The Elders clapping as they sing is one of the catchiest bits, and yes, I did clap along this morning to my iPod as I jogged through the neighborhood. You can’t help it! And if this song doesn’t show up in roadshows – Mormon talent shows – across the country then I’ll eat my hat. (Note that my hat is made of chocolate, so it’s not a hardship.) There’s a Mormon hymn “I Hope They Call Me On A Mission!” that might get edged out as the most popular pre-mission song if members could let themselves sing the chorus here.
You And Me (But Mostly Me) “Every dinner needs a side dish on a slightly smaller plate”
One of the worst times of my life was trying to date return missionaries while I was in college in Utah. So full of themselves, so filled with their own sense of importance, you have to pretty much sit at their knee and beam up at them to get them to notice you. Which means that I didn’t date a lot of them. “I’ll do something incredible that blows God’s freaking mind!” Sure you will, kid. And this mission is all about you. Not, say, the people to whom you’re delivering the message. I’m sorry, did you say something?
Hasa Diga Eebowai “Many of our girls get circumcised, their clits get cut right off! [Way-oh!]”
In case you forgot this was a Parker-Stone collaboration, here’s your reminder. As the Elders join in this Hakuna Matata tribute (actually, it reminds me a lot of “Under the Sea”) the actual meaning comes out and it takes the dorky Elder a bit to realize he’s been singing “Fuck you, God” over and over. I also love that the Elders rattle off all of their First World problems while the Africans sing about 80% of them having AIDS and baby raping – you know, to cure yourself from the AIDS. Just a toe tapping little number, this one. And it really, really is.
One of the smarter things they’ve done with the play book is to have the Mormons so clean cut, so 50s with their manner of speech (which is how they actually are) and juxtapose that with the harsh reality of people who live in war torn lands with little to no resources, people who happily tell it like it is. “If you don’t like what we say/ Try living here a couple days/ Watch all of your friends and family die/ Hasa Diga Eebowai!” If you can listen to this and not sing along, “Fuck you God in the ass, mouth and cunt-ah” then you’re a stronger person than I.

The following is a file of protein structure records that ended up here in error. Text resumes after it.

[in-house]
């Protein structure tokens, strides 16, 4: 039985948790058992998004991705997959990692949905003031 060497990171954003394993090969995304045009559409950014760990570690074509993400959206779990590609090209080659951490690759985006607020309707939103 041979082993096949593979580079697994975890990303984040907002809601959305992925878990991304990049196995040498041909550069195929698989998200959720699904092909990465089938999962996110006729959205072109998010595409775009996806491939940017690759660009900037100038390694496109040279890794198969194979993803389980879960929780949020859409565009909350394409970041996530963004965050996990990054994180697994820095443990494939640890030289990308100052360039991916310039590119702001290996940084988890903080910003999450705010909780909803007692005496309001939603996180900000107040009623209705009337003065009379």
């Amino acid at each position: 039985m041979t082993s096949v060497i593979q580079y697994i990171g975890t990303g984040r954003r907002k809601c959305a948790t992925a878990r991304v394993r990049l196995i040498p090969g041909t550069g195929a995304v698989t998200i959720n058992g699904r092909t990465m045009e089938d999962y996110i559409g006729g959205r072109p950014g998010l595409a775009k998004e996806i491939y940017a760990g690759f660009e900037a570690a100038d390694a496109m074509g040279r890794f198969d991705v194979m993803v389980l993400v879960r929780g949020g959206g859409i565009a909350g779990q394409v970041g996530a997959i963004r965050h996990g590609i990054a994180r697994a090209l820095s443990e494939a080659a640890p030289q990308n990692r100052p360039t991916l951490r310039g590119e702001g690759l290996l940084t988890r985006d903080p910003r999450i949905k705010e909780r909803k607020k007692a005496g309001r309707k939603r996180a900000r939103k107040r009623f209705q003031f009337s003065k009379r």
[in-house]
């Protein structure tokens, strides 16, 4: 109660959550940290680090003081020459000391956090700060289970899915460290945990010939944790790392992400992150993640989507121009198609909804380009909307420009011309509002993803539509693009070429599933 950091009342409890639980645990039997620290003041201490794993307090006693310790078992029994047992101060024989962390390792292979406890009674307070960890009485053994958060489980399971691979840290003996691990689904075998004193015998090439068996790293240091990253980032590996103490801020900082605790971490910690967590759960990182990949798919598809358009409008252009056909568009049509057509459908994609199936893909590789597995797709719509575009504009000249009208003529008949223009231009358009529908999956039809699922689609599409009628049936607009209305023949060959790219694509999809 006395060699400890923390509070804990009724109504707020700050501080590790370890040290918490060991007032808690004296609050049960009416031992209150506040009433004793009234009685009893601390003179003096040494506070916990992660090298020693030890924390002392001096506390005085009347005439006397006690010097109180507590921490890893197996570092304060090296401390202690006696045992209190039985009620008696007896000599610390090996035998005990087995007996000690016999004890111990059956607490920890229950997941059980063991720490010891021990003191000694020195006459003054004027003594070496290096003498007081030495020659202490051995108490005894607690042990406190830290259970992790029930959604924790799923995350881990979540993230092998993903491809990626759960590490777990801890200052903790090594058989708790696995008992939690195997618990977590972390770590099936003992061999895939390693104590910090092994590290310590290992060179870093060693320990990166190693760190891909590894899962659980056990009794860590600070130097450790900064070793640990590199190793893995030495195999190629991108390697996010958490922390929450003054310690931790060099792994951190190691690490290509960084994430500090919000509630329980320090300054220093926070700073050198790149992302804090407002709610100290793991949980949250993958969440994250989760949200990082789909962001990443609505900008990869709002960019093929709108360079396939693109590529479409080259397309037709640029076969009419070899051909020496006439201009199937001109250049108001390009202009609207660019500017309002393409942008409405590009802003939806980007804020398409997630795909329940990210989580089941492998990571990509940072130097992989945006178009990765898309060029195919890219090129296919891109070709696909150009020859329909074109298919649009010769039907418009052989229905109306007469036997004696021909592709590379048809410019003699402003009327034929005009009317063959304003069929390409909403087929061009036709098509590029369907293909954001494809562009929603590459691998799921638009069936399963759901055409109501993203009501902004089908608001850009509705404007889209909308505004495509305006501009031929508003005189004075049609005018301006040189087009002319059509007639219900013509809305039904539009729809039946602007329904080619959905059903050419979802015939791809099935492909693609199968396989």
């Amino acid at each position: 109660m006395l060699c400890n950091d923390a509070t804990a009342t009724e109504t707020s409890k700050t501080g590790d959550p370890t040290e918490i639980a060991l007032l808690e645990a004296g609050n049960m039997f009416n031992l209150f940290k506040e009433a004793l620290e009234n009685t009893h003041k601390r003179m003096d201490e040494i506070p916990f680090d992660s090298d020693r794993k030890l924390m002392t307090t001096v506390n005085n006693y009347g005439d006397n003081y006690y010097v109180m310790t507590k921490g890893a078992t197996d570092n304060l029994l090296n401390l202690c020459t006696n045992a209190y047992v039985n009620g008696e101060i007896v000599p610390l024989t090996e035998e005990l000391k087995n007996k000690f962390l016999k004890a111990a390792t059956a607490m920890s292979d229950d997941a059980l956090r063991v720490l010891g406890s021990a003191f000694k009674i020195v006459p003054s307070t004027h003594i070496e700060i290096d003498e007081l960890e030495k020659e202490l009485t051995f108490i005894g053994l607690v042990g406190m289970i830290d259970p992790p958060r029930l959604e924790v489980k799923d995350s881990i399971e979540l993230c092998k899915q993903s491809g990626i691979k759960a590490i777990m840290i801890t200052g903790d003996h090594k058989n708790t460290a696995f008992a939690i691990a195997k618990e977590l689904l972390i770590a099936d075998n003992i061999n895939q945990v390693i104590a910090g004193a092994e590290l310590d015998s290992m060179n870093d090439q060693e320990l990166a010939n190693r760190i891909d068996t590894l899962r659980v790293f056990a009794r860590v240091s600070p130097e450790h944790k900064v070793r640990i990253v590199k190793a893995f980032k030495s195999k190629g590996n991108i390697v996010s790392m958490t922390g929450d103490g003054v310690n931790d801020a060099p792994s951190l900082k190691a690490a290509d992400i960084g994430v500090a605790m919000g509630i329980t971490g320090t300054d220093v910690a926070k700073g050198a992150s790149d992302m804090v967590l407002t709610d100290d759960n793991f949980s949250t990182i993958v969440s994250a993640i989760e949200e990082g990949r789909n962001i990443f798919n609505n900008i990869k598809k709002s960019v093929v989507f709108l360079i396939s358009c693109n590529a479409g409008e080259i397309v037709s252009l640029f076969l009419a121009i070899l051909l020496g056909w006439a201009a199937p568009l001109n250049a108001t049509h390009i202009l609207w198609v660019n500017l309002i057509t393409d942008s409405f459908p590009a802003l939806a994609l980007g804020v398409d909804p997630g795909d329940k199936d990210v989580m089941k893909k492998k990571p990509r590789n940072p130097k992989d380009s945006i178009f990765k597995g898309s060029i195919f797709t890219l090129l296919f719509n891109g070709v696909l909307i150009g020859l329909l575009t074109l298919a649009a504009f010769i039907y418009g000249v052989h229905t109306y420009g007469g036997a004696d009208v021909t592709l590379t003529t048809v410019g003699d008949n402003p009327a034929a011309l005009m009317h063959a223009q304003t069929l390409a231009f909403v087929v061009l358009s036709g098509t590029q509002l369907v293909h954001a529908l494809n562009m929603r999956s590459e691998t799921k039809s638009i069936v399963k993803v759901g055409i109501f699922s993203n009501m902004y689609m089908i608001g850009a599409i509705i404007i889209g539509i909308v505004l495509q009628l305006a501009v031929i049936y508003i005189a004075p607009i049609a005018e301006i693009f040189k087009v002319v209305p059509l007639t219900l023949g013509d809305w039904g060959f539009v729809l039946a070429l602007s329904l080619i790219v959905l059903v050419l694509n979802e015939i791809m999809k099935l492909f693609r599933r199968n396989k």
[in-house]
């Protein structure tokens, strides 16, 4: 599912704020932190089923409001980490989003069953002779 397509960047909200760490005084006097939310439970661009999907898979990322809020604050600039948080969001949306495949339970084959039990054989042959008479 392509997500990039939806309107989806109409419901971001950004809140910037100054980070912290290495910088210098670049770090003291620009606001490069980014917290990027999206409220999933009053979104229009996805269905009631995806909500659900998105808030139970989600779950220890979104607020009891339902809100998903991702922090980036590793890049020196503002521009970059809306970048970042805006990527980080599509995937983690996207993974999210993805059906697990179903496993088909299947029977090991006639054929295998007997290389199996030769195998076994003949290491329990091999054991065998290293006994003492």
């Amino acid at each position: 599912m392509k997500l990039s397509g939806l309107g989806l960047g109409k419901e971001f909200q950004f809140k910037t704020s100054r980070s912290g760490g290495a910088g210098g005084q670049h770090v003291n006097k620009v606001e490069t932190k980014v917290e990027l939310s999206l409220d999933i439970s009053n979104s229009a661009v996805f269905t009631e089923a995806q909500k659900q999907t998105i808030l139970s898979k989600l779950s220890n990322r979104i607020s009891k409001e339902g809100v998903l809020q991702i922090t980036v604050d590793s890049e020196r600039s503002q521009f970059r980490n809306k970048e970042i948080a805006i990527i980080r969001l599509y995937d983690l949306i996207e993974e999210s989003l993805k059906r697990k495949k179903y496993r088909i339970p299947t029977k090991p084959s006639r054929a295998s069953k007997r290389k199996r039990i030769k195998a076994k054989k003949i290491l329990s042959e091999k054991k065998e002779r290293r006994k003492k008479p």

Turn It Off! “Find the box that’s gay and CRUSH IT!”
The other missionaries get their big Chorus Line-style number, and this is one of the songs that I need to see performed in my life. Need like I need air. What I love so much about Trey and Matt is how they get it, they get the little quirks that set Mormons apart, like how you should just ignore those nagging thoughts, any emotion that doesn’t promote your own faith. Just compartmentalize that stuff and ignore it, yay!
The bit with the kid who’s sister was dying of cancer, so he went to stand in line at the Apple Store, because dealing with icky death is scary! Not to mention that for Mormons, when you die, you’re not really dead, you’re just waiting for the rest of the family, so don’t get all maudlin! Mormons don’t wear black to funerals, did you know that? Sorry, just thought I’d mention it.
True story, a friend of mine got married in St. George (the temple, of course) and his sister didn’t come to the wedding reception because she was on a date. I mean, guys, he could have been The One, and gosh, her brother will be her brother for eternity! He gets it.
That’s weird, right? I mean we all agree that’s weird? But if that bothers you, just turn it off!
I Am Here For You “Evening star shines brightly, God makes life anew”
Josh Gad is awesome, and his deeper voice after getting a little praise never fails to crack me up. Also, I want to turn this into the song I sing to my kids at night, if only to be creepy. My style of parenting isn’t for everyone, agreed. (It’s the hockey mask with lipstick that pushes it over the edge, right? Okay, no lipstick on the mask, good concrit, folks, thanks.)